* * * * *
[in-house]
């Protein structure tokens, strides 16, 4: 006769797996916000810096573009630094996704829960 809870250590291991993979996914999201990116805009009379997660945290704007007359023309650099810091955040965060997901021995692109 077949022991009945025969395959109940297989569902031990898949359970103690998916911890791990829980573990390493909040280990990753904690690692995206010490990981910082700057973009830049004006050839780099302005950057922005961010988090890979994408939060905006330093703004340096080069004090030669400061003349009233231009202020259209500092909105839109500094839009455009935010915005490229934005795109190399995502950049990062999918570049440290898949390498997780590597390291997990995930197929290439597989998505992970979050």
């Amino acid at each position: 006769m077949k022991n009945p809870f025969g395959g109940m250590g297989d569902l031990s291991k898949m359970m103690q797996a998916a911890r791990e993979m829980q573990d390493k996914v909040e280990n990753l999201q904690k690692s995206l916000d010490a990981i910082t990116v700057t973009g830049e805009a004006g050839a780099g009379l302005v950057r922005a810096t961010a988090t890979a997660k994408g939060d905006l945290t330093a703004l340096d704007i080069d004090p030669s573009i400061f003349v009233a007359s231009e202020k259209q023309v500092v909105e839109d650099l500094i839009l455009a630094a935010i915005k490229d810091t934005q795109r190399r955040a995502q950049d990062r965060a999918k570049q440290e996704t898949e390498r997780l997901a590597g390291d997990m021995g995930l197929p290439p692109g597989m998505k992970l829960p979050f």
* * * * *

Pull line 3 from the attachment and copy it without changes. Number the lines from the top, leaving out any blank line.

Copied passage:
């Amino acid at each position: 006769m077949k022991n009945p809870f025969g395959g109940m250590g297989d569902l031990s291991k898949m359970m103690q797996a998916a911890r791990e993979m829980q573990d390493k996914v909040e280990n990753l999201q904690k690692s995206l916000d010490a990981i910082t990116v700057t973009g830049e805009a004006g050839a780099g009379l302005v950057r922005a810096t961010a988090t890979a997660k994408g939060d905006l945290t330093a703004l340096d704007i080069d004090p030669s573009i400061f003349v009233a007359s231009e202020k259209q023309v500092v909105e839109d650099l500094i839009l455009a630094a935010i915005k490229d810091t934005q795109r190399r955040a995502q950049d990062r965060a999918k570049q440290e996704t898949e390498r997780l997901a590597g390291d997990m021995g995930l197929p290439p692109g597989m998505k992970l829960p979050f």